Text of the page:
Tobacco's Grip on U.S. Veterans
THURSDAY, Jan. 11, 2018 (HealthDay News) -- Nearly 40 percent of U.S. military veterans smoke or use some form of tobacco.
Data from 2010-2015 revealed that 21.6 percent of veterans reported current use (within the past 30 days) of cigarettes, 6.2 percent used cigars, 5.2 percent used smokeless tobacco, 3 percent used roll-your-own tobacco, and 1.5 percent used pipes, according to a new report from the U.S. Centers for Disease Control and Prevention.
Tobacco use was higher among veterans than non-veterans for males and females across all age groups, except for males 50 and older.
Among veterans, current tobacco use was highest among those: with no health insurance (60 percent); living in poverty (54 percent); ages 18 to 25 (57 percent); with serious mental distress (48 percent); with a family income of less than $20,000 (44 percent); and with less than a high school diploma (38 percent).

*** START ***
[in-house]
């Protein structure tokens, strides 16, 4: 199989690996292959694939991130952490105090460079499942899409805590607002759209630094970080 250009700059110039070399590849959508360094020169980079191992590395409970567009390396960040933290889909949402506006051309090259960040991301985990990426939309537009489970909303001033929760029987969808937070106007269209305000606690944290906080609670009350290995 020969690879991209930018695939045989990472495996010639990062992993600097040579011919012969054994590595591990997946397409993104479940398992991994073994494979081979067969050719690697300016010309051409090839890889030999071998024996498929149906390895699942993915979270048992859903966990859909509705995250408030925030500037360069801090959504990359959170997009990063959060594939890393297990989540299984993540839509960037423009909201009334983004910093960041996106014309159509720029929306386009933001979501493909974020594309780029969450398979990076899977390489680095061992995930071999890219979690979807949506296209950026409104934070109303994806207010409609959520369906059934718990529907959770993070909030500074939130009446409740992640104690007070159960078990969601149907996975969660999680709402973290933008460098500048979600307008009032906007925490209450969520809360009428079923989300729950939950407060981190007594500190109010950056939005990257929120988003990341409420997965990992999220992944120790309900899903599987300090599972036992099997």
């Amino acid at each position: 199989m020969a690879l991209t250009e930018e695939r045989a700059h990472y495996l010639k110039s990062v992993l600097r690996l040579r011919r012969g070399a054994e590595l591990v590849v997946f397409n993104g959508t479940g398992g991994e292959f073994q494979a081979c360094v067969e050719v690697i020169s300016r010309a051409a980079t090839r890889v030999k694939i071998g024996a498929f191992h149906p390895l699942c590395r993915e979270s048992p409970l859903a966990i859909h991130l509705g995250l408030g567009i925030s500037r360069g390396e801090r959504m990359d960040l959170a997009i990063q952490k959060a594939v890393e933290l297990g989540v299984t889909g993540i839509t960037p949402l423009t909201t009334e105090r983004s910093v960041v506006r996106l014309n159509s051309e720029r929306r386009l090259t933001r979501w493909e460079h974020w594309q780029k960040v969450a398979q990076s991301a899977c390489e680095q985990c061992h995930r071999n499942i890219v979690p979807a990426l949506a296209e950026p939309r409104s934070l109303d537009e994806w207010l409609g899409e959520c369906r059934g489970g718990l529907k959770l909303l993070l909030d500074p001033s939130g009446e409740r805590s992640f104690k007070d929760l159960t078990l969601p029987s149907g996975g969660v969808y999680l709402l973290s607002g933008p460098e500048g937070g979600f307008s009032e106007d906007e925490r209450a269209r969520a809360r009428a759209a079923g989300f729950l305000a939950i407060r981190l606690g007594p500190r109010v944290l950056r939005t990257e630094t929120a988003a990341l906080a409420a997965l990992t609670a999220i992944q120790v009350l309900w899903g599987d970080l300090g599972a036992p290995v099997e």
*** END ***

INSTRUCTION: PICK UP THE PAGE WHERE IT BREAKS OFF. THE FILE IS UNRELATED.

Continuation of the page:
Tobacco use among current and former military personnel was associated with high medical costs. In 2010, the Veterans Health Administration spent $2.7 billion on smoking-related ambulatory care, prescription drugs, hospitalization, and home health care, the report found.
The findings appear in the Jan. 12 issue of the CDC's Morbidity and Mortality Weekly Report.
"These findings highlight the importance of further protecting the health of our military veterans," said Corinne Graffunder, director of the CDC's Office on Smoking and Health.
"We must redouble our efforts to help veterans quit and reduce the preventable suffering and premature death caused by tobacco use," she said in an agency news release.
More than one-third of active duty U.S. military personnel who smoke took up the habit after enlisting, so it's important to provide effective tobacco prevention programs for both current and former military members, according to the CDC.
The American Cancer Society offers a guide to quitting smoking.